However, it must be said from the outset that these Sacred Objects are not associated in any way with  magic nor superstition.  Among these Sacramentals are: blessed Ashes, Candles, Rosary Beads, Incense, blessed Oil, Palms, the Blessing of a Priest, the Crucifix and Holy Water. 

May we be grateful for these physical reminders of what is good and holy and thank God daily for His Providence. 

Blaise is the patron saint of wild animals because of his care for them and of those with illnesses of the throat. May we also protect the common good of wild animals and their habitats.

Prayer: May the intercession of St. Blaise, bishop and martyr, save you from every disease of the throat and every other ailment, in the name of the Father, and of the Son, and the Holy Spirit.  Amen. 

Third Grade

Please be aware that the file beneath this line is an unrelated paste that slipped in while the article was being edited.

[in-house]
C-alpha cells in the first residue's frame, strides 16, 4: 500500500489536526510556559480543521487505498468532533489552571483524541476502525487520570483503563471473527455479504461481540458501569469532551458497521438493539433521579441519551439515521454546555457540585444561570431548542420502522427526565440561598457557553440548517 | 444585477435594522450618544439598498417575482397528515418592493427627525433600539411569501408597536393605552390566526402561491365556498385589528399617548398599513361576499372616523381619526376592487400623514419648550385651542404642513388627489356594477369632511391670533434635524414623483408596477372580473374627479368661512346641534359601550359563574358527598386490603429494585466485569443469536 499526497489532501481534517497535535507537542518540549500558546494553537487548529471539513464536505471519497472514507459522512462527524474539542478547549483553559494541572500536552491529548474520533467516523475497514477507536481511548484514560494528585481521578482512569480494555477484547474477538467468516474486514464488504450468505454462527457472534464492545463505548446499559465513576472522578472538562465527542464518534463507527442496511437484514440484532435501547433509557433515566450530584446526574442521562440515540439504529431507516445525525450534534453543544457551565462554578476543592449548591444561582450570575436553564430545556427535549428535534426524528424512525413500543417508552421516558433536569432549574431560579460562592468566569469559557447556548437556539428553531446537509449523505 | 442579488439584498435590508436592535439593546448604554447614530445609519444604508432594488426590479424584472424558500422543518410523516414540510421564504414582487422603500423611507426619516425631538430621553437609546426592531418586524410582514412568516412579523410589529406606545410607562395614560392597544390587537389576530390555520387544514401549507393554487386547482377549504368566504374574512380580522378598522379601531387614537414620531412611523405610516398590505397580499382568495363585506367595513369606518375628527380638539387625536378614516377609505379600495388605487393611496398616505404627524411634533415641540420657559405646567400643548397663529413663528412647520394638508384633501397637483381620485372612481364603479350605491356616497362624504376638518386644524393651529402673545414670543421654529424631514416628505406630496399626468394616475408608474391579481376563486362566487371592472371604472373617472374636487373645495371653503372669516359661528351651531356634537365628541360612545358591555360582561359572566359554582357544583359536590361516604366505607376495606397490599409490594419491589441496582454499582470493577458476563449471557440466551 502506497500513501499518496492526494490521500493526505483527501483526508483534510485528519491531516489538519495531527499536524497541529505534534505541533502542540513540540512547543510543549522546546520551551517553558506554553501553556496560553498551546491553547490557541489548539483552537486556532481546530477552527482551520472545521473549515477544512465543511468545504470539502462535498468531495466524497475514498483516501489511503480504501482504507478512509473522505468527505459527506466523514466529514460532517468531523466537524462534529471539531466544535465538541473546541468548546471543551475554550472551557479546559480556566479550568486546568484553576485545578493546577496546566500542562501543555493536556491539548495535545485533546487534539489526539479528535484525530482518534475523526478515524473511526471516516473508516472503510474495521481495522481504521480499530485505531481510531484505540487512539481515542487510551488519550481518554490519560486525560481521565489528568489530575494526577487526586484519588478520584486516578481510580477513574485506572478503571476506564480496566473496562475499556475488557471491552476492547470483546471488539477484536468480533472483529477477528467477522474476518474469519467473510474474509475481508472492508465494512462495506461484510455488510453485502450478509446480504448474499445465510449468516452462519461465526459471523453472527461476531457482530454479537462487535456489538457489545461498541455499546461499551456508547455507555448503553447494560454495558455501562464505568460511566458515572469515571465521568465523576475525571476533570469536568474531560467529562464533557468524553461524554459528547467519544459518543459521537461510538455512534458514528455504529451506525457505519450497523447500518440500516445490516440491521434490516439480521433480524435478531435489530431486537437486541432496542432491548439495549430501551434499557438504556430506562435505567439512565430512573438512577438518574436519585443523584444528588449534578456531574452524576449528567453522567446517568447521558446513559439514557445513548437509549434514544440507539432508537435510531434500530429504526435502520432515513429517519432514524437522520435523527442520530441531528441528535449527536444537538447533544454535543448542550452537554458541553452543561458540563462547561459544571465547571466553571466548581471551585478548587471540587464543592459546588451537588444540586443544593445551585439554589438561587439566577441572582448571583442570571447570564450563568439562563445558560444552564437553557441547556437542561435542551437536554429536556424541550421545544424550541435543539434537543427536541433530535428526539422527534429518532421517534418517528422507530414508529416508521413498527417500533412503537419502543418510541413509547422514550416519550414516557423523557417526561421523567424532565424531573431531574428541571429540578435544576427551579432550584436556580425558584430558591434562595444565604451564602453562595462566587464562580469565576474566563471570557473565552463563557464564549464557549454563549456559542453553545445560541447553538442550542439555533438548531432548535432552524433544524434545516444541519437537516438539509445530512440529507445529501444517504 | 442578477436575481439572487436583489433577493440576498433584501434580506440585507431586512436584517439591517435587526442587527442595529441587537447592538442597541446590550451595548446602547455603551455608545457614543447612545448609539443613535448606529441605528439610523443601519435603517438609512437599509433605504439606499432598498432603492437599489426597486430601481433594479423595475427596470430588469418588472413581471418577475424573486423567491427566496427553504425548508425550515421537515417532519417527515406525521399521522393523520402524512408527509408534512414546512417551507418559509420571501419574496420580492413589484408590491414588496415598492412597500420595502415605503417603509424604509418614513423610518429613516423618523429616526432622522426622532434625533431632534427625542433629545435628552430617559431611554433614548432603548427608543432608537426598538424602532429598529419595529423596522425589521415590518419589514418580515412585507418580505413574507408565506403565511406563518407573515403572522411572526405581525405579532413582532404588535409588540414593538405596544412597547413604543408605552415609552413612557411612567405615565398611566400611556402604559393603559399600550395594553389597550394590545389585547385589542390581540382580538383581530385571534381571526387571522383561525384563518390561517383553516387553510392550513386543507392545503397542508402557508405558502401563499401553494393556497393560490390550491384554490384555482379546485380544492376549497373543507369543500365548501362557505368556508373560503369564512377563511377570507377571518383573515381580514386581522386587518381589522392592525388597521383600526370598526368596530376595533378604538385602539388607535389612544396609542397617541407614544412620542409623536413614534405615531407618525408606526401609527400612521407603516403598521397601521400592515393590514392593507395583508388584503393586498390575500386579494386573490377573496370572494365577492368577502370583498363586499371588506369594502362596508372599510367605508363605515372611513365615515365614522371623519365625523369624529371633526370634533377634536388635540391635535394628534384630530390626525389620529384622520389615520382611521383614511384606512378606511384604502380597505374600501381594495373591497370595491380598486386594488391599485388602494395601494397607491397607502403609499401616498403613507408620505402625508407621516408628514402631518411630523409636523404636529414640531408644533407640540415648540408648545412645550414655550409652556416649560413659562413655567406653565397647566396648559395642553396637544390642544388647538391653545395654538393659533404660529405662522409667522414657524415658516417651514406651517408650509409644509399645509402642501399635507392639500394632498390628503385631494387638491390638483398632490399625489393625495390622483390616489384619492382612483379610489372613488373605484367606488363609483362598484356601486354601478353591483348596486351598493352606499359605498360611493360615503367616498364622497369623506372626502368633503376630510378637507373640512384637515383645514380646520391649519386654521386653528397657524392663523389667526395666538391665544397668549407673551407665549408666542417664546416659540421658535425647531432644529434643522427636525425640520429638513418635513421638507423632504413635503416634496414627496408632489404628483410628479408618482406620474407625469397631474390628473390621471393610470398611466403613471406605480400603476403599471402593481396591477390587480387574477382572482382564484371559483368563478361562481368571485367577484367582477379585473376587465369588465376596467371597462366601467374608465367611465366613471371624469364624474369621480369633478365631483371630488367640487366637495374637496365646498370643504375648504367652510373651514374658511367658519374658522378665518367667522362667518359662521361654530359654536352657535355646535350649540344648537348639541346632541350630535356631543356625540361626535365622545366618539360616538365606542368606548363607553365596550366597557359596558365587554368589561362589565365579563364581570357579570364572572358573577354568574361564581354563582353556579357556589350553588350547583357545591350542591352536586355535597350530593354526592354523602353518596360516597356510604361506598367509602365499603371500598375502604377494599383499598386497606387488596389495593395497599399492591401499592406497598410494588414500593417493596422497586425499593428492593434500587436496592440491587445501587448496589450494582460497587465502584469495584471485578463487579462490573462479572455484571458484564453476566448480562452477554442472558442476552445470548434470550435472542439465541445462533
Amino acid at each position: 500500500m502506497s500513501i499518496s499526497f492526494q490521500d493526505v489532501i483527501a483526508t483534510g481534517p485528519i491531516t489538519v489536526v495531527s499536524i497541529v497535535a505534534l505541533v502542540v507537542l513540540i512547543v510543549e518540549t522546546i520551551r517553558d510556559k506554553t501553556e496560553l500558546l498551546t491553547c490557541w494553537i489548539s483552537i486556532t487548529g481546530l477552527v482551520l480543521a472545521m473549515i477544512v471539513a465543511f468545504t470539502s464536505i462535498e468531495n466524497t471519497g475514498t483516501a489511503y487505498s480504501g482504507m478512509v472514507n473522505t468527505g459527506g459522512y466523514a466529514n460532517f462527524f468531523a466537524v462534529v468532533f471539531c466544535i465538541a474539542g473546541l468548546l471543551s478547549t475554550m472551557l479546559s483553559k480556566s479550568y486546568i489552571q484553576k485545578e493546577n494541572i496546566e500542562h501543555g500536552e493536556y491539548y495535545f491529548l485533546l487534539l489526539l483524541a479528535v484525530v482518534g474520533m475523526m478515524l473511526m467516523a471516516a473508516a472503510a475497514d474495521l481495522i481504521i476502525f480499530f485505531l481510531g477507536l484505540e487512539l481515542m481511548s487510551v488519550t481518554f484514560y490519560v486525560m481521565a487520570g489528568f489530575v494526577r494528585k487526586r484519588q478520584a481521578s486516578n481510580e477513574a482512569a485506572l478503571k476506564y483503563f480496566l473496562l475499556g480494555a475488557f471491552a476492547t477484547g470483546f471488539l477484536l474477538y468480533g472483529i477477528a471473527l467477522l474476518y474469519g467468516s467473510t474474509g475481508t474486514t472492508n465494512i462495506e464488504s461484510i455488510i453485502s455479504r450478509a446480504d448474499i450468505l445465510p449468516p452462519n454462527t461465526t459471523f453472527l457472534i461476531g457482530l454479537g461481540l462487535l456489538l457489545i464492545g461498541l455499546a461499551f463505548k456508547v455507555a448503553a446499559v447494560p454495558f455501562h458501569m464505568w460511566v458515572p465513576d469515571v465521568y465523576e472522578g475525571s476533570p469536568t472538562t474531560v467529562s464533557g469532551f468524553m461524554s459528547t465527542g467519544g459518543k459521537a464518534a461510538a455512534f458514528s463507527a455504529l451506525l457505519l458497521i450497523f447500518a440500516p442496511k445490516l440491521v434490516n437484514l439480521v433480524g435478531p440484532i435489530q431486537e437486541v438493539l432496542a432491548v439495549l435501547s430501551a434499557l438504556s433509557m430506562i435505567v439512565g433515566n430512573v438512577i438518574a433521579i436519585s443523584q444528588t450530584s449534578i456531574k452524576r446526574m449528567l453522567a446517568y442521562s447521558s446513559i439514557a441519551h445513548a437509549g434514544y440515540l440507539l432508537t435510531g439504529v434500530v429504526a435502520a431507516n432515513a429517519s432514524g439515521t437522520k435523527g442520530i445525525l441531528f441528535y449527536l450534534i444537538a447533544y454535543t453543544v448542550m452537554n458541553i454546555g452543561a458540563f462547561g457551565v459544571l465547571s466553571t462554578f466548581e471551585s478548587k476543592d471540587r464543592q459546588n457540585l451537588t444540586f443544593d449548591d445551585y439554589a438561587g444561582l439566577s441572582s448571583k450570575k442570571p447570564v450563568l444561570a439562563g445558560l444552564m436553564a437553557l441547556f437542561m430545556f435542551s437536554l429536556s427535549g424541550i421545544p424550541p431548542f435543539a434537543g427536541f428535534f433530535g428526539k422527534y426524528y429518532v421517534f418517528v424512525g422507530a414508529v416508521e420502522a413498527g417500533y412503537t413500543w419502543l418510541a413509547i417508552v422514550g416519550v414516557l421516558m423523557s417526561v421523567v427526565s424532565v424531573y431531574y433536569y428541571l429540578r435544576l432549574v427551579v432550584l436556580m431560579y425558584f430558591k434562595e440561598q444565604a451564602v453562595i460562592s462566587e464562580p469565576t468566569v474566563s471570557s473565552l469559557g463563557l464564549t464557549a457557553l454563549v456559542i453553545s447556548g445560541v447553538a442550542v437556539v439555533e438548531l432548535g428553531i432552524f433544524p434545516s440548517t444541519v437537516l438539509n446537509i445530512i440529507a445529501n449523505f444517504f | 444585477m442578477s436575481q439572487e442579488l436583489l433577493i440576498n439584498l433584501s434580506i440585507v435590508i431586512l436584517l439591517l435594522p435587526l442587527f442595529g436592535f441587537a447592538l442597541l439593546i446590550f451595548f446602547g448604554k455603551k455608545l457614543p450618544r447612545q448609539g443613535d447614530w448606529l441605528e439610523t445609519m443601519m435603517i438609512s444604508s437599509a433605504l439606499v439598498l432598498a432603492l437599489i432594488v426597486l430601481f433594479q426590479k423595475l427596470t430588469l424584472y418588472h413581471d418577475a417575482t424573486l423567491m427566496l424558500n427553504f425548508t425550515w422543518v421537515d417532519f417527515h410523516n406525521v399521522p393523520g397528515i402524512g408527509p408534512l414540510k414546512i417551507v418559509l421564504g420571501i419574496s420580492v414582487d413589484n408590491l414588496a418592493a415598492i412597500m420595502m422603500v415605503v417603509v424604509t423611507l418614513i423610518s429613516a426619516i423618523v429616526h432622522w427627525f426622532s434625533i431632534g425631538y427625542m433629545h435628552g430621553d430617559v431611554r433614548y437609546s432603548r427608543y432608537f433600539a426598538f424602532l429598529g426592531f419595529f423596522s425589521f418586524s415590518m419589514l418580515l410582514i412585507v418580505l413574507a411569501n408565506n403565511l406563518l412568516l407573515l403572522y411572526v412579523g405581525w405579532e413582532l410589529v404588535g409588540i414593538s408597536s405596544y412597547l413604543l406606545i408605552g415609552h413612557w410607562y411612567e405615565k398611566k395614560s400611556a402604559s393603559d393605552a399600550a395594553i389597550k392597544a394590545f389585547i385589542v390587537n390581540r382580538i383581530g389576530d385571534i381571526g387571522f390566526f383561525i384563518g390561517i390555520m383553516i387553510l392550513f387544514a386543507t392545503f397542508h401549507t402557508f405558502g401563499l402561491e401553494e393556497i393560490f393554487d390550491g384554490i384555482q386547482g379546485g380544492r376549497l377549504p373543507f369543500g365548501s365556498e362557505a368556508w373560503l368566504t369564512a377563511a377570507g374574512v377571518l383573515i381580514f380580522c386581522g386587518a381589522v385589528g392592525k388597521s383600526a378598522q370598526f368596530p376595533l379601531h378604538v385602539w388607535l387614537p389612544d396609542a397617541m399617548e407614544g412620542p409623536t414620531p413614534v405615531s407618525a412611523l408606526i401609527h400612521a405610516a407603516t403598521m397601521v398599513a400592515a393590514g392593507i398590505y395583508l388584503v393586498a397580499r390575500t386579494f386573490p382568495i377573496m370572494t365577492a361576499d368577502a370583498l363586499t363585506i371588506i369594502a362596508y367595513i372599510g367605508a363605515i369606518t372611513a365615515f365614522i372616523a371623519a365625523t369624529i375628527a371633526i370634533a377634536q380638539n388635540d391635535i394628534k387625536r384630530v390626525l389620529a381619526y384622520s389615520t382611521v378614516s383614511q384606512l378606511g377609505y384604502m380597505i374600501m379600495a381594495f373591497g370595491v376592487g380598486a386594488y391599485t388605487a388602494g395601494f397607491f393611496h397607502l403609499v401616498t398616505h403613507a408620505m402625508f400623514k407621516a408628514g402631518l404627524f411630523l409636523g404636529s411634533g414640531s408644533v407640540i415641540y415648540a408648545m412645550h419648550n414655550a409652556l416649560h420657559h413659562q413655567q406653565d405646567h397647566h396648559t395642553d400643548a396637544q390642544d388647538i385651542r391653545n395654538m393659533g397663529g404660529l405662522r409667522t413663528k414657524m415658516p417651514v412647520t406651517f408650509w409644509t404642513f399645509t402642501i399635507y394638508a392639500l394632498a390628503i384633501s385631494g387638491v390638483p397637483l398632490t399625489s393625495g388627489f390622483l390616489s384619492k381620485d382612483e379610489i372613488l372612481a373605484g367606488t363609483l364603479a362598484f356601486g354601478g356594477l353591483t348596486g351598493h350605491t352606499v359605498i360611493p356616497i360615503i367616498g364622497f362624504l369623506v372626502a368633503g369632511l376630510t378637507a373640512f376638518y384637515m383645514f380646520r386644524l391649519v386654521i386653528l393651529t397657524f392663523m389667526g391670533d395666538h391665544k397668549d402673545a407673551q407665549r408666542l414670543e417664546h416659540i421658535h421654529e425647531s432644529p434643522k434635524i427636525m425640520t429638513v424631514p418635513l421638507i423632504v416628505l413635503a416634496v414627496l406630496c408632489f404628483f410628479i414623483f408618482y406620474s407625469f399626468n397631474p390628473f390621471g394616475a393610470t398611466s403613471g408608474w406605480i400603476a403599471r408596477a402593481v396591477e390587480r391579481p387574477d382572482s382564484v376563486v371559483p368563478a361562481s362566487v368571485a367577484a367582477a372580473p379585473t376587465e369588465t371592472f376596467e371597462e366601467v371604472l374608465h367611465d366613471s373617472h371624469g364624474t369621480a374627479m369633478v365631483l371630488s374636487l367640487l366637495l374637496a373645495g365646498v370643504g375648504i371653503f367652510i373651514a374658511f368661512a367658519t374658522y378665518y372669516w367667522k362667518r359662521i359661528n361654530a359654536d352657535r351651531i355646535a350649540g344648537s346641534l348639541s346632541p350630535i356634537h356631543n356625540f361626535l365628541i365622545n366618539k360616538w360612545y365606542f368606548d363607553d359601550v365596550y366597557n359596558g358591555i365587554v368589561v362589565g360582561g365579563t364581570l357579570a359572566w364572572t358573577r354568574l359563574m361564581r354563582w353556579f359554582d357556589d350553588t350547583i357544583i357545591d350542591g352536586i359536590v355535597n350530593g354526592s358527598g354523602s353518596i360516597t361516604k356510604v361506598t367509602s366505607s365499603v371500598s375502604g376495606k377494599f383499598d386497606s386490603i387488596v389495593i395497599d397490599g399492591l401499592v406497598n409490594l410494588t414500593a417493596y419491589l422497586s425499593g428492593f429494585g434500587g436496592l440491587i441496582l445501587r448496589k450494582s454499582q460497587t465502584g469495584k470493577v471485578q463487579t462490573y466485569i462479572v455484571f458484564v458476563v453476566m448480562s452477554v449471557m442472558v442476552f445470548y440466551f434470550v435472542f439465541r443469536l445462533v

Mrs. Ward's third grade class is off to an ambitious start. The goals of spirituality, academics, and environmental  responsibility are key to the success of our newyear. Since we have received our First Communion, we are now learning to strengthen our faith in our family, Church and here at St. Pius. We are developing our math skills in multiplication and division using various manipulatives, including dice. Parents, please help your child with these concepts. Our class is working hard to save our planet. We help by collecting the recycling boxes from each class to empty into the recycling bin out back. We also help by keeping the materials donated for recyling from taking over the parking lot! In case you didn't know, we collect aluminum, copy machine toner and ink cartridges, and clear plastic water bottles. Parents can deposit these items in the appropriate containers on the south